EU Commission says welcomes court ruling on trade deals

Thursday, 18 May, 2017

Getting a deal approved in national parliaments could add five years to the process, leaving the risk that one single national or regional body could block full agreement - a difficulty hinted at last year when the Walloon regional parliament threatened to veto an EU-Canada trade deal that had been seven years in the making.

The Singapore ruling is seen as a precedent for how an Anglo-EU Brexit trade deal will be agreed, sparking fears it could be blocked by some obscure regional parliament.

The Luxembourg-based court ruled that a trade agreement struck with Singapore in 2013 must be ratified by all 28 member states - some of which require parliamentary approval - and not just a majority.

The court said that, by removing disputes from the jurisdiction of domestic courts, this required national consent.

But EU judges yesterday stated that unanimity is needed in just two niche areas, which experts said the United Kingdom could circumnavigate.

As trade deals have become more complex, national parliaments have become increasingly concerned the European Union has been encroaching into areas of national law.

The surprising element of the Opinion is the finding that Investor-State Dispute Settlement provisions can not be agreed by the Union alone, apparently because they are "liable to remove disputes from the jurisdiction of the courts of the Member States or of the European Union".

"[The] EU institutions must now respond swiftly to ensure that the EU's credibility and strength in trade policy and negotiations are not hampered", he said.

Verbal skirmishing between the two sides this month over the EU's refusal to open trade talks until Britain agrees to settle payments to Brussels and guarantee European immigrants' rights has generated new warnings that negotiations could simply fail.

Having lost its effort to sideline national capitals from signing off on trade accords, Brussels now has to convince as many as 38 national and regional parliaments to ratify the Singapore trade pact.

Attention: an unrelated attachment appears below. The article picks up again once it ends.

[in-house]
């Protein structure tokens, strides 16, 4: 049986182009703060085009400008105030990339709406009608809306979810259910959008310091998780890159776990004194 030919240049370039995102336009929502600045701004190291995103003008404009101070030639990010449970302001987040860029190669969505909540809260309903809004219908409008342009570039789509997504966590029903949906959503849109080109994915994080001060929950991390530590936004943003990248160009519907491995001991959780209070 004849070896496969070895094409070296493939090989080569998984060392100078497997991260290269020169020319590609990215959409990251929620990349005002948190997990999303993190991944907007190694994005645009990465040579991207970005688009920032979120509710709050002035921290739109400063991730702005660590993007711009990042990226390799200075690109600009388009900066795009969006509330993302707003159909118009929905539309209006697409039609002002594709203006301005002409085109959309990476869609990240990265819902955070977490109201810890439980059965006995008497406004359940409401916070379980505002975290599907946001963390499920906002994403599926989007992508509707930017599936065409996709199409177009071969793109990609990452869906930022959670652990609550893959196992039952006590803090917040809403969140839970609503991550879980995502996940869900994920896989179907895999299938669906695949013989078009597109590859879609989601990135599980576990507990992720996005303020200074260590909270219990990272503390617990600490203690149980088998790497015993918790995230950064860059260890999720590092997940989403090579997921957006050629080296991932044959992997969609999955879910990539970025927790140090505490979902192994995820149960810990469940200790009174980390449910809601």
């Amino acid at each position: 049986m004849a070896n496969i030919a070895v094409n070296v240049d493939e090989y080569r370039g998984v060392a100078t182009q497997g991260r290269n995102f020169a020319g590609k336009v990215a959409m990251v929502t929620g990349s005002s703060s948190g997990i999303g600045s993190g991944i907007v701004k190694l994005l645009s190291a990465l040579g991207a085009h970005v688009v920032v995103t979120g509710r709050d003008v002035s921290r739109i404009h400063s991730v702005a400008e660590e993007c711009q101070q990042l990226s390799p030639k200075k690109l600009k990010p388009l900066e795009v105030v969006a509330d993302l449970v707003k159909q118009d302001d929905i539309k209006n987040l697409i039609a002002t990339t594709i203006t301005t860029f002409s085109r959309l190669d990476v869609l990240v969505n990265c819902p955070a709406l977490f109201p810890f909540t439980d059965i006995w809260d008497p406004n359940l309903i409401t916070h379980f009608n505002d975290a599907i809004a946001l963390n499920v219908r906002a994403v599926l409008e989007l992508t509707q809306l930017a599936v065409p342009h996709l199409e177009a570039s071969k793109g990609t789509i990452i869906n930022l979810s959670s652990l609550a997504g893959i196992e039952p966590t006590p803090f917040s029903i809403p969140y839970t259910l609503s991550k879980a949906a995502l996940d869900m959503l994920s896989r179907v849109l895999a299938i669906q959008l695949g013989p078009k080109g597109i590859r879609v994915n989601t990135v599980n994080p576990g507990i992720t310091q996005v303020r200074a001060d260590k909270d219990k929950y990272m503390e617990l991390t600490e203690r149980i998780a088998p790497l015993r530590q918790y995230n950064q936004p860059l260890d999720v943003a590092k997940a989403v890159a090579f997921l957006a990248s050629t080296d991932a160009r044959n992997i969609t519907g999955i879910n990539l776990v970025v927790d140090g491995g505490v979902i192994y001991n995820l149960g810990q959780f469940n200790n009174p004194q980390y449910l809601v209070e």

Any deals still need clearance by the EU Council, which groups all the EU governments, and the European Parliament.

The key point of the Singapore ruling is that the parliaments will lose their say if the deal does not include these clauses on investment.

The EU Court of Justice said Tuesday that approval from national legislatures was needed in addition to support from top European bodies to enact the pact with the Southeast Asian city-state. "Singapore has already called for consideration of splitting the FTA to take the investment provisions out into a separate agreement and proceed with ratification of the rest of the agreement.‎ I don't think it will be so easy to do that but it is bound to be an attractive idea".

The ruling could also have an impact on any future post-Brexit deal.

The court ruling significantly narrows the range of topics which will be subject to national ratification. "The free trade agreement with Singapore can not, in its current form, be concluded by the European Union alone", the court said.

The court said the European Union has exclusive competence on access to the European Union single market for goods and services, including all transport services, public procurement, protection of direct foreign investments, provisions concerning intellectual property rights and sustainable development, anti-dumping rules, and dispute settlements (except for investments).

"We now need separate agreements for all the policies which fall under European Union competence and all those under the responsibility of the member states", said MEP Daniel Caspary of the EPP Christian Democrat group.